New guidelines reveal optimum number of hours for babies, kids and teens

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Young boy child sleeping

If your child is 6 to 12 year old they should be getting at least 9 hours of sleep per night

Published by the American Academy of Sleep Medicine the specific number of hours varies depending on the age of the child. New guidelines have been published by a group of researches and doctors outlining how much sleep children should be getting per night.

The recommendations range from up to sixteen hours for babies to up to eight hours for teens.

The paper revealed the detrimental consequences of children not getting enough sleep, showing how sleep patterns impact on both babies ‘ health and wellbeing.

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Crying baby in highchair
Looks familiar? Researchers have looked at how sleep impacts children’s behaviour

So how much sleep should your child be getting? The optimum number of hours were outlined as:

  • Infants 4 to 12 months: 12 to 16 hours of sleep every 24 hours (including naps).
  • Children 1 to 2 years: 11 to 14 hours of sleep every 24 hours (including naps).
  • Children 3 to 5 years: 10 to 13 hours of sleep every 24 hours (including naps).
  • Children 6 to 12 years: 9 to 12 hours of sleep every 24 hours.
  • Teens 13 to 18 years: 8 to 10 hours of sleep every 24 hours.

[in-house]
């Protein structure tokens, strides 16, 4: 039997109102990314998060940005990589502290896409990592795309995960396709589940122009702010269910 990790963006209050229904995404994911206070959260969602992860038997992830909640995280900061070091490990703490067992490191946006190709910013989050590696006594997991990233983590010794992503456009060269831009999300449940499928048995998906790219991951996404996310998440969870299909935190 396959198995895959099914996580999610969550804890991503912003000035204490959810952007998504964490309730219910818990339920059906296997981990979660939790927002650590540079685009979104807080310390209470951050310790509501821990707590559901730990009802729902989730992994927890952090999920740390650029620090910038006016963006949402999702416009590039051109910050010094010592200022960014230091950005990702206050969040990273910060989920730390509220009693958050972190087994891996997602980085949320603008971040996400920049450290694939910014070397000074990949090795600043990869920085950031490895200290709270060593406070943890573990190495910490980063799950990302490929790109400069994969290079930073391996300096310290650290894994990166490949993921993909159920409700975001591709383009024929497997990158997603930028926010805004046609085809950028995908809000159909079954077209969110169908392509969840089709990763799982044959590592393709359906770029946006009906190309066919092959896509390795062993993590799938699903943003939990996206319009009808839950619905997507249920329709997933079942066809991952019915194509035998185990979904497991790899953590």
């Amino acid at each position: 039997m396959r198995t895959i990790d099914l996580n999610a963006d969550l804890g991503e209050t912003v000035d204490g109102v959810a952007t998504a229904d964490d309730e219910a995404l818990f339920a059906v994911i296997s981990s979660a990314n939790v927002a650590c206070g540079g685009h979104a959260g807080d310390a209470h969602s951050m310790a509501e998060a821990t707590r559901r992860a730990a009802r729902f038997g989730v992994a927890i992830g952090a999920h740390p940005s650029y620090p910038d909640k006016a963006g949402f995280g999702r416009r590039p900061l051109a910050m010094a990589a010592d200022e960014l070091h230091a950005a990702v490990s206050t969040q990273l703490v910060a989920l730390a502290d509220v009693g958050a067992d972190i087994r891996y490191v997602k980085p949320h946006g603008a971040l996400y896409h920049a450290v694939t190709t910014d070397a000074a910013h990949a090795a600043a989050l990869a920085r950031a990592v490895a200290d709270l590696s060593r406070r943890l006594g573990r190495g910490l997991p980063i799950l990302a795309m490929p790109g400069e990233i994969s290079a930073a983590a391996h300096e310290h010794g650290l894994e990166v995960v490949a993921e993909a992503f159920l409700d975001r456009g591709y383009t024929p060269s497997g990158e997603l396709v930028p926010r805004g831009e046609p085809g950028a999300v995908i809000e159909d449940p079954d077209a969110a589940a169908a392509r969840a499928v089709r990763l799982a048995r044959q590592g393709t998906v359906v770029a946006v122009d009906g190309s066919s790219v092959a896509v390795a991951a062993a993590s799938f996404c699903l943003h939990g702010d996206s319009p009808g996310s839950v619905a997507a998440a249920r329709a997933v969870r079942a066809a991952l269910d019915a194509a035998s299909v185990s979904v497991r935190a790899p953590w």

The research shows that if children manage to clock up the required amount of shut-eye it benefits both their health and overall happiness.

They are likely to have better behaviour, attention span, learning, memory and overall quality of life.

Not getting enough sleep is linked with injuries, obesity, diabetes and childhood depression. They are also more irritable, something many parents no doubt would vouch for.

Sleep-deprived teens are especially at risk of self-harm or suicidal thoughts.

The study was endorsed by the American Academy of Pediatrics, where a number of experts analysed previous research on how sleep affects children’s health and emotional well-being.

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watching television
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The guidelines however didn’t include sleep recommendations for babies younger than 4 months, as the sleep patterns in infants this young are too varied. There’s no scientific evidence linking an optimum number of hours sleep to a baby’s health for children in this age group.

One of the factors to children not getting enough sleep was exposure to screens before bedtime .

The paper advised that all screens should be turned off at least half a hour before going to sleep. This is due to the affect a bright screen has on making people feel awake.

The biggest tip on keeping kids off screens before bed was simply removing temptation. The experts suggested that all televisions, computers and smartphones be kept out of the bedrooms.

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And it can be detrimental if kids are getting too much sleep.

The authors noted that children who are over-sleeping may be at risk at having higher blood pressure, diabetes, obesity, and mental health problems. Therefore sticking within the outlined range will help parents determine what exactly they should be aiming for with their bedtime routines.

If you’re concerned that your child is getting too much or too little sleep, the American Academy of Sleep Medicine suggests you consult your doctor.

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